During the years 1500-1800, European performing arts reveled in a kaleidoscope of Otherness: Middle-Eastern harem women, fortune-telling Spanish 'Gypsies', Incan priests, Barbary pirates, moresca dancers, and more. In this prequel to his 2009 book Musical Exoticism, Ralph P. Locke explores how exotic locales and their inhabitants were characterized in musical genres ranging from instrumental pieces and popular songs to oratorios, ballets, and operas. Locke's study offers new insights into much-loved masterworks by composers such as Cavalli, Lully, Purcell, Rameau, Handel, Vivaldi, Gluck, and Mozart. In these works, evocations of ethnic and cultural Otherness often mingle attraction with envy or fear, and some pieces were understood at the time as commenting on conditions in Europe itself. Locke's accessible study, which includes numerous musical examples and rare illustrations, will be of interest to anyone who is intrigued by the relationship between music and cultural history and by the challenges of cross-cultural (mis)understanding.
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During the years 1500-1800, Europeans became increasingly aware of ethnic Otherness. In this prequel to his 2009 book Musical Exoticism, Ralph P. Locke demonstrates Western culture's rich response to this burgeoning awareness. His insights into the period's major works and genres are supported by numerous music examples and rare illustrations.About the Author:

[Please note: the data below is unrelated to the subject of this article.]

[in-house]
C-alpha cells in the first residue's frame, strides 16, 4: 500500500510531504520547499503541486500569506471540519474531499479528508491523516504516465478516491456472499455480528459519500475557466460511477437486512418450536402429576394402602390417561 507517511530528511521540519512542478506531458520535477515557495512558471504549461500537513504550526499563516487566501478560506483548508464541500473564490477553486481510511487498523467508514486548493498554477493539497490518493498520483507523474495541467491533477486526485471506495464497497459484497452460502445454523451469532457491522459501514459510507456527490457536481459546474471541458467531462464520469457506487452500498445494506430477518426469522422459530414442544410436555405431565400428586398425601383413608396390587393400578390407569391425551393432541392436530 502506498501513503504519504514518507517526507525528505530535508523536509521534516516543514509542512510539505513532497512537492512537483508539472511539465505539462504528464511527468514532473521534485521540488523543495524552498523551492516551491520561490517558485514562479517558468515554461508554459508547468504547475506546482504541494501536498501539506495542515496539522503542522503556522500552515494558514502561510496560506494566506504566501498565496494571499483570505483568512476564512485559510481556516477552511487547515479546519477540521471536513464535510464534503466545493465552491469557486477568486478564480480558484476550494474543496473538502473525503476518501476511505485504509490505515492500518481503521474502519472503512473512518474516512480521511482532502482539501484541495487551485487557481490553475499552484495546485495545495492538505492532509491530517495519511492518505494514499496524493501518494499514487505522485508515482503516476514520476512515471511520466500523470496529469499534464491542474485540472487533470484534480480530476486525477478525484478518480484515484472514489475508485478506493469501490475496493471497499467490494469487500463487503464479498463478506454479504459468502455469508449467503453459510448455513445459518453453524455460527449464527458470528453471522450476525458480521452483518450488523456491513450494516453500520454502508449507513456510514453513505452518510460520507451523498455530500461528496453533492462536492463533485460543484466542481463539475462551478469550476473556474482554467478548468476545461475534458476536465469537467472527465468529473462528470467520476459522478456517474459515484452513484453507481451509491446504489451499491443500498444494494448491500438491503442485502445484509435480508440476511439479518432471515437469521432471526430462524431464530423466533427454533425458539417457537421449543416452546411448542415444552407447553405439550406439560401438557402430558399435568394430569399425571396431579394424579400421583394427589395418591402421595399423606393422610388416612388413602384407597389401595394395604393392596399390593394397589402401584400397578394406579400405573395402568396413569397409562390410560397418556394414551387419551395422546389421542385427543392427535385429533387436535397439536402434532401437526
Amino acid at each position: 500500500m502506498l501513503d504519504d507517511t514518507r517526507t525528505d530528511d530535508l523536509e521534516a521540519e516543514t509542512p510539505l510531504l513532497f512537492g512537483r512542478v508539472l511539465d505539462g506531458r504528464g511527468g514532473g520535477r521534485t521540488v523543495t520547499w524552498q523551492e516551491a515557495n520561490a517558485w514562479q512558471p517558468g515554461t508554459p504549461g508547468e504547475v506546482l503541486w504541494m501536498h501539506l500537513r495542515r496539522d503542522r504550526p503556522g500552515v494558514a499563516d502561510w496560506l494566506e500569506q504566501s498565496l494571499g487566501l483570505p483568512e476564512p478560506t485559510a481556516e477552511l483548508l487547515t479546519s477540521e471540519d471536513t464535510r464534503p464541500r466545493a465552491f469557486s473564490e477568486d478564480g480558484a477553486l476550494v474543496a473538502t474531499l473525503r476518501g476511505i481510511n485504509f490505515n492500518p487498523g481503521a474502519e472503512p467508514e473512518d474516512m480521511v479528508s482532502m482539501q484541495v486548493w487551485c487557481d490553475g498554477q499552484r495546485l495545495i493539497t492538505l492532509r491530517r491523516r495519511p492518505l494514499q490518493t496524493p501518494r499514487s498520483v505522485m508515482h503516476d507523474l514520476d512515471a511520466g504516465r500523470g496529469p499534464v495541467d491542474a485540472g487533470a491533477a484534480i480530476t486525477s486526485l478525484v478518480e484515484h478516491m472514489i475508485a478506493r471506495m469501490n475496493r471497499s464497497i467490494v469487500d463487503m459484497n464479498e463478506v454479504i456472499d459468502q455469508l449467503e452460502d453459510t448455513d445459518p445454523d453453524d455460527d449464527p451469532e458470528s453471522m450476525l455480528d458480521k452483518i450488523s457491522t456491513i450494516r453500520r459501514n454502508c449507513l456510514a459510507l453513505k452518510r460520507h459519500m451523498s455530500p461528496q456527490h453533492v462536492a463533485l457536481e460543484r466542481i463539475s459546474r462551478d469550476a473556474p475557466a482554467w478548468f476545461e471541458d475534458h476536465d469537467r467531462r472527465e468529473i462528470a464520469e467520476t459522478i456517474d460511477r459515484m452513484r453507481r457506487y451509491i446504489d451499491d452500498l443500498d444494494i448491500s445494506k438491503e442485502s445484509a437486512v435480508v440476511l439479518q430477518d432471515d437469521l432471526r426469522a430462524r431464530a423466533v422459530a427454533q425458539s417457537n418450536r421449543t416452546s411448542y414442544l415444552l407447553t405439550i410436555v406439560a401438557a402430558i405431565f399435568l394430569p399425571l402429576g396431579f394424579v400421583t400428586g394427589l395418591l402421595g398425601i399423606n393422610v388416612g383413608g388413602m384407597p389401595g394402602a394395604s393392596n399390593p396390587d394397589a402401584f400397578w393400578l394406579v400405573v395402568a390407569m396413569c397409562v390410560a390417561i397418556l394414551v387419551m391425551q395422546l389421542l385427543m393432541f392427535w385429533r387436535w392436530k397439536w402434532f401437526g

Ralph P. Locke is Professor and former Chair of Musicology at the University of Rochester's Eastman School of Music. His previous books are Music, Musicians, and the Saint-Simonians (1986), Musical Exoticism: Images and Reflections (Cambridge, 2009) and the co-edited Cultivating Music in America: Women Patrons since 1860 (1997). He has published numerous articles and book chapters and contributed to major reference works, including Grove Dictionary of Music and American National Biography. His study of conceptions of the exotic Other in Verdi's opera Aida (Cambridge Opera Journal) won the H. Colin Slim Award from the American Musicological Society.
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